3 results for Pearce, FG

  • A tetrameric structure is not essential for activity in dihydrodipicolinate synthase (DHDPS) from Mycobacterium tuberculosis

    Evans, Genevieve; Schuldt, L; Griffin, MDW; Devenish, SRA; Pearce, FG; Perugini, MA; Dobson, RCJ; Jameson, GB; Weiss, MS; Gerrard, Juliet (2011-08-15)

    Journal article
    The University of Auckland Library

    Dihydrodipicolinate synthase (DHDPS) is a validated antibiotic target for which a new approach to inhibitor design has been proposed: disrupting native tetramer formation by targeting the dimer???dimer interface. In this study, rational design afforded a variant of Mycobacterium tuberculosis, Mtb-DHDPS-A204R, with disrupted quaternary structure. X-ray crystallography (at a resolution of 2.1 ??) revealed a dimeric protein with an identical fold and active-site structure to the tetrameric wild-type enzyme. Analytical ultracentrifugation confirmed the dimeric structure in solution, yet the dimeric mutant has similar activity to the wild-type enzyme. Although the affinity for both substrates was somewhat decreased, the high catalytic competency of the enzyme was surprising in the light of previous results showing that dimeric variants of the Escherichia coli and Bacillus anthracis DHDPS enzymes have dramatically reduced activity compared to their wild-type tetrameric counterparts. These results suggest that Mtb-DHDPS-A204R is similar to the natively dimeric enzyme from Staphylococcus aureus, and highlight our incomplete understanding of the role played by oligomerisation in relating protein structure and function.

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  • Inhibiting dihydrodipicolinate synthase across species: Towards specificity for pathogens?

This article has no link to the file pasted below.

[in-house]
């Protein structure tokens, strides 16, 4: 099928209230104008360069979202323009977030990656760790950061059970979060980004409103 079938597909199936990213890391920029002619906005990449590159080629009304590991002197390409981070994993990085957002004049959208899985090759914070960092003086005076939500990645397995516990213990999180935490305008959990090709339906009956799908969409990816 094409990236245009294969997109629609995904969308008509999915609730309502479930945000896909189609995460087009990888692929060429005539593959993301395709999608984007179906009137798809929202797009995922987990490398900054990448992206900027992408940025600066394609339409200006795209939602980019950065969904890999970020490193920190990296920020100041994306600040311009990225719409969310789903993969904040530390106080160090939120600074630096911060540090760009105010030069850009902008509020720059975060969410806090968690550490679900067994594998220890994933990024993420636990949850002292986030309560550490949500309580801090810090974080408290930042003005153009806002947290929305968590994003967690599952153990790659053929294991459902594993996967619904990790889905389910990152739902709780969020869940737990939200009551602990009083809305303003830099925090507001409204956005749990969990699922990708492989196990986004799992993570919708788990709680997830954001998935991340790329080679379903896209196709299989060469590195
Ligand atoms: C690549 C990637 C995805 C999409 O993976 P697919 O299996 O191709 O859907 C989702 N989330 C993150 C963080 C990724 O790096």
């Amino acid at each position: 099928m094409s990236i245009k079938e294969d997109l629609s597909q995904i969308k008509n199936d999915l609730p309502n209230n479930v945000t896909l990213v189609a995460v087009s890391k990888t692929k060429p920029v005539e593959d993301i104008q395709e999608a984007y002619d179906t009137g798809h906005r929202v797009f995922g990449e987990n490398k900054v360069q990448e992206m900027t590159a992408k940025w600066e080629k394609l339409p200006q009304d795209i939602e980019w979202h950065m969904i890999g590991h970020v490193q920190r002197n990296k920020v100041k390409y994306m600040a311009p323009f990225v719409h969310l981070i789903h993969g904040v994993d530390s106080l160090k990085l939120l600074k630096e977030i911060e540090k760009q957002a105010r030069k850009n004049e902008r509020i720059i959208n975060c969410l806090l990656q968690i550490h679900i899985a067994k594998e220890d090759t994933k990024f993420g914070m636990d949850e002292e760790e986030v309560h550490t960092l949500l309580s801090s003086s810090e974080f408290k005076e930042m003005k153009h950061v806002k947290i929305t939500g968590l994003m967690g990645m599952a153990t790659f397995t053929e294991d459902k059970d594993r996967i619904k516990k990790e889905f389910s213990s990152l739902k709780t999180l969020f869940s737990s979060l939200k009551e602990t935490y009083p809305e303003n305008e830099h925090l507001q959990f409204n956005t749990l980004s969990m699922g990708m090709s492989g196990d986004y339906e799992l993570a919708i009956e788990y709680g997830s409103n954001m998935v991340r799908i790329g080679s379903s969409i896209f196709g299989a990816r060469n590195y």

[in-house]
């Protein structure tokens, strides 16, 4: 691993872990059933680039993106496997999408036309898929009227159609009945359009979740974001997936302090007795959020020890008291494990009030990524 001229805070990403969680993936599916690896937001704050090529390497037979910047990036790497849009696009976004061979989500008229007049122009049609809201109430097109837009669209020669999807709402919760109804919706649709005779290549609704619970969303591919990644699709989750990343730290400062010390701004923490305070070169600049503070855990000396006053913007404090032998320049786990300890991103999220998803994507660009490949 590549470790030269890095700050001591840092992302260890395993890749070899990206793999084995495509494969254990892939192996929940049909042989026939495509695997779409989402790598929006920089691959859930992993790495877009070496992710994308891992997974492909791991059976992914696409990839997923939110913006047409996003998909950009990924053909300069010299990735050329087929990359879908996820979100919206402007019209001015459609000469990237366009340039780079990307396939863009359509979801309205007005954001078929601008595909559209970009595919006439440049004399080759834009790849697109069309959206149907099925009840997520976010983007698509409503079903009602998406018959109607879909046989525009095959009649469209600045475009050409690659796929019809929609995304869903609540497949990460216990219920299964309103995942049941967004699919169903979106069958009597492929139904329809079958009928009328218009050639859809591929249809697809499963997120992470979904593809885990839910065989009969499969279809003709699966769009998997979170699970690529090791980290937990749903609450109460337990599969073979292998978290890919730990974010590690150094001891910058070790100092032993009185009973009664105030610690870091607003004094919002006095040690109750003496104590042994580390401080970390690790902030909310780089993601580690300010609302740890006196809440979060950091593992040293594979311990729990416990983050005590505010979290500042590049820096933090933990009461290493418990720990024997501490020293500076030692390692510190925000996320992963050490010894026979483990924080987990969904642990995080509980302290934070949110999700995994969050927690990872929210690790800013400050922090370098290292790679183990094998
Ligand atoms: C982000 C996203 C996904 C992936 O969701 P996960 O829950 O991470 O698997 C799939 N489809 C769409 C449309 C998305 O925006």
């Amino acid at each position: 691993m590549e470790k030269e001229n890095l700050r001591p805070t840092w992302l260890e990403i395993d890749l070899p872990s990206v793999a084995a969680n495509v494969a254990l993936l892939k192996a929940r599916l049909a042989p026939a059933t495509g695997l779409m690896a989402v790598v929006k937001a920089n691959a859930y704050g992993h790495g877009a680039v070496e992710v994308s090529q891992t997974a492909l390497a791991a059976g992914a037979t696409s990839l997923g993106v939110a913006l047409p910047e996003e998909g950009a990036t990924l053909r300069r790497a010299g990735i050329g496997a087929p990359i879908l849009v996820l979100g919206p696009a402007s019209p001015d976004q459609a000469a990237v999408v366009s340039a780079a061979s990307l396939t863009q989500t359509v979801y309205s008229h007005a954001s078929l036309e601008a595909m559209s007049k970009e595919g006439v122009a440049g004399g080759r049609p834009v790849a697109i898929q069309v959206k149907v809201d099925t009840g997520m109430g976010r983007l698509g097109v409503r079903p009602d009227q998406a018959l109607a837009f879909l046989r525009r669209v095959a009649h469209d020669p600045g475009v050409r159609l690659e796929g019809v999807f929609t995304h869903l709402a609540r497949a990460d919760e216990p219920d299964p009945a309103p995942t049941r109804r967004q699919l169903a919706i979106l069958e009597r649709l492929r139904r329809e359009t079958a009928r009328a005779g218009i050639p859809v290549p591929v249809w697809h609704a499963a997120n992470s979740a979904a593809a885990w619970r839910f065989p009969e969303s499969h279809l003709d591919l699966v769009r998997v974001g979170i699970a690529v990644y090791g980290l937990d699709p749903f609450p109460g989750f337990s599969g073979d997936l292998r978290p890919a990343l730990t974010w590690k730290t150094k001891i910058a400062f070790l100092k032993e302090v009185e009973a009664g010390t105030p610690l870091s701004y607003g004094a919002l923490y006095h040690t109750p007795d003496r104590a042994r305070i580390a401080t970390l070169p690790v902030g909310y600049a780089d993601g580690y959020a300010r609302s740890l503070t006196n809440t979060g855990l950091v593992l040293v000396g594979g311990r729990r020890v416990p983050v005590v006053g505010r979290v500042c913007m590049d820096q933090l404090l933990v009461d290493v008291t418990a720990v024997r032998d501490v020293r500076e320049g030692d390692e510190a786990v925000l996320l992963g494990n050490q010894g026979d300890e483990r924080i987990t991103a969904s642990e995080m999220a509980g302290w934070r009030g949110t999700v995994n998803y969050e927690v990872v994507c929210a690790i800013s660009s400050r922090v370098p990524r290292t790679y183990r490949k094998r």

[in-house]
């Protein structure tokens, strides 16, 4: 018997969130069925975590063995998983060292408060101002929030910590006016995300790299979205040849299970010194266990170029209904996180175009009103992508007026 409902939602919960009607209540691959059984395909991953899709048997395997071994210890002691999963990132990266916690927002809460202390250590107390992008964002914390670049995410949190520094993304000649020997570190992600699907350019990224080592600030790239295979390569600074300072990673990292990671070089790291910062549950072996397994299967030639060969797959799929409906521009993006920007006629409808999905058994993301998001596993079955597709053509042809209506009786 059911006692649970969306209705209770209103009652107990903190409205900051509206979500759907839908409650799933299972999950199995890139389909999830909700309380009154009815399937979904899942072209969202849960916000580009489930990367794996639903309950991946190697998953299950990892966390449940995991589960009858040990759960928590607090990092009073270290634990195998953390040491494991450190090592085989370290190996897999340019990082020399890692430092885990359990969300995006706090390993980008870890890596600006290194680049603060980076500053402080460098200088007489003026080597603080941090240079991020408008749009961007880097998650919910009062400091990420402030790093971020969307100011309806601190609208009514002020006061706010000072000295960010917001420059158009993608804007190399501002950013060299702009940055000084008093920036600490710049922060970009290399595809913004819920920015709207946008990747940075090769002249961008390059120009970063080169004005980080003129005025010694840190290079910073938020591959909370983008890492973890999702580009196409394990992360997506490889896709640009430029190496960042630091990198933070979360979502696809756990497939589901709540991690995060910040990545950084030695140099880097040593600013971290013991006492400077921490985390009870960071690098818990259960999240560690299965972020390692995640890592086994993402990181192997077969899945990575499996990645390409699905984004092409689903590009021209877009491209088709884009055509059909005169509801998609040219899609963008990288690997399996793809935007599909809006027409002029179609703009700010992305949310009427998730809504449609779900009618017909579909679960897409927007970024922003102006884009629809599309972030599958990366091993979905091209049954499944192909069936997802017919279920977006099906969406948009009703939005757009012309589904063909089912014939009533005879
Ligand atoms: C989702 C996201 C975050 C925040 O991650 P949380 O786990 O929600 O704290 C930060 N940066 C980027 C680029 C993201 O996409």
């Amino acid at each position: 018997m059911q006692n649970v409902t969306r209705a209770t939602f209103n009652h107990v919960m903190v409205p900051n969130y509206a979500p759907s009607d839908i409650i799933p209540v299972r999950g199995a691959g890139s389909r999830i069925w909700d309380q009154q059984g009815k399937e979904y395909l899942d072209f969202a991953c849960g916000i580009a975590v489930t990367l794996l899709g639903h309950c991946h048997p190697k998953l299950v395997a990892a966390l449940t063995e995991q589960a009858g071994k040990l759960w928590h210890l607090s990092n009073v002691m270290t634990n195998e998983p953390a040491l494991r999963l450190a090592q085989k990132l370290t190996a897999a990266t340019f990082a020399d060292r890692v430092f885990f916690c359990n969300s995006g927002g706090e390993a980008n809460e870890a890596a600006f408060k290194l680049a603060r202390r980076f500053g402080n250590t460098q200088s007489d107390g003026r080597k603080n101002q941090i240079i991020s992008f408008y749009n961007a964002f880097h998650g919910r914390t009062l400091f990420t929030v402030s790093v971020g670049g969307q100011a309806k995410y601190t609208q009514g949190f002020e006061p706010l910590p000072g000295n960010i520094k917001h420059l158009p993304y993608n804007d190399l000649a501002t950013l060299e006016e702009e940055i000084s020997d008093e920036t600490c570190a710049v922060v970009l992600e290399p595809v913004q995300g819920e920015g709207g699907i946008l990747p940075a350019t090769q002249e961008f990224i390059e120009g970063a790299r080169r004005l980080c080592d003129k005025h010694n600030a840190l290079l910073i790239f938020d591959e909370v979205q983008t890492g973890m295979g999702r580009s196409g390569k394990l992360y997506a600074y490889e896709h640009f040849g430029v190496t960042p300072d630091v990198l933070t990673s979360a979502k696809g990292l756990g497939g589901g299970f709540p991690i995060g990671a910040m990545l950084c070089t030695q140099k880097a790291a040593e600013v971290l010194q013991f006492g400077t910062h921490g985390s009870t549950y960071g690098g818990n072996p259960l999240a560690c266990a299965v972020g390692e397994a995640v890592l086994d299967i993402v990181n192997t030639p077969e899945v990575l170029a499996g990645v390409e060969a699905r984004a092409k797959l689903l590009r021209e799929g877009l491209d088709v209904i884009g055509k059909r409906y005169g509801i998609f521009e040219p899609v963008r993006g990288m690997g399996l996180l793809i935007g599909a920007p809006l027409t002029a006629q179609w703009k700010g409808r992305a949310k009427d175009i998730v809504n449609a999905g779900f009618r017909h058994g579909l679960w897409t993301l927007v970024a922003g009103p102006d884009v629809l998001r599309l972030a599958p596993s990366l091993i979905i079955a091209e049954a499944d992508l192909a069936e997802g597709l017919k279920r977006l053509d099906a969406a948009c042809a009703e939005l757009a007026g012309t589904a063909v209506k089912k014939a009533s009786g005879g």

Mitsakos, V; Dobson, RCJ; Pearce, FG; Devenish, SR; Evans, Genevieve; Burgess, BR; Perugini, MA; Gerrard, Juliet; Hutton, CA (2008-01-15)

    Journal article
    The University of Auckland Library

    Dihydrodipicolinate synthase (DHDPS) is a key enzyme in lysine biosynthesis and an important antibiotic target. The specificity of a range of heterocyclic product analogues against DHDPS from three pathogenic species, Bacillus anthracis, Mycobacterium tuberculosis and methicillin-resistant Staphylococcus aureus, and the evolutionarily related N-acetylneuraminate lyase, has been determined. The results suggest that the development of species-specific inhibitors of DHDPS as potential antibacterials is achievable.

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  • Crystal structure and kinetic study of dihydrodipicolinate synthase from Mycobacterium tuberculosis

    Kefala, G; Evans, Genevieve; Griffin, MDW; Devenish, SRA; Pearce, FG; Perugini, MA; Gerrard, Juliet; Weiss, MS; Dobson, RCJ (2008-04)

    Journal article
    The University of Auckland Library

    The three-dimensional structure of the enzyme dihydrodipicolinate synthase (KEGG entry Rv2753c, EC 4.2.1.52) from Mycobacterium tuberculosis (Mtb-DHDPS) was determined and refined at 2.28 ?? (1 ??=0.1 nm) resolution. The asymmetric unit of the crystal contains two tetramers, each of which we propose to be the functional enzyme unit. This is supported by analytical ultracentrifugation studies, which show the enzyme to be tetrameric in solution. The structure of each subunit consists of an N-terminal (b/a)8-barrel followed by a C-terminal a-helical domain. The active site comprises residues from two adjacent subunits, across an interface, and is located at the C-terminal side of the (b/a)8-barrel domain. A comparison with the other known DHDPS structures shows that the overall architecture of the active site is largely conserved, albeit the proton relay motif comprising Tyr143, Thr54 and Tyr117 appears to be disrupted. The kinetic parameters of the enzyme are reported: KMASA=0.43??0.02 mM, KMpyruvate=0.17??0.01 mM and Vmax=4.42??0.08 mmol??s-1??mg-1. Interestingly, the Vmax of Mtb-DHDPS is 6-fold higher than the corresponding value for Escherichia coli DHDPS, and the enzyme is insensitive to feedback inhibition by (S)-lysine. This can be explained by the three-dimensional structure, which shows that the (S)-lysine-binding site is not conserved in Mtb-DHDPS, when compared with DHDPS enzymes that are known to be inhibited by (S)-lysine. A selection of metabolites from the aspartate family of amino acids do not inhibit this enzyme. A comprehensive understanding of the structure and function of this important enzyme from the (S)-lysine biosynthesis pathway may provide the key for the design of new antibiotics to combat tuberculosis.

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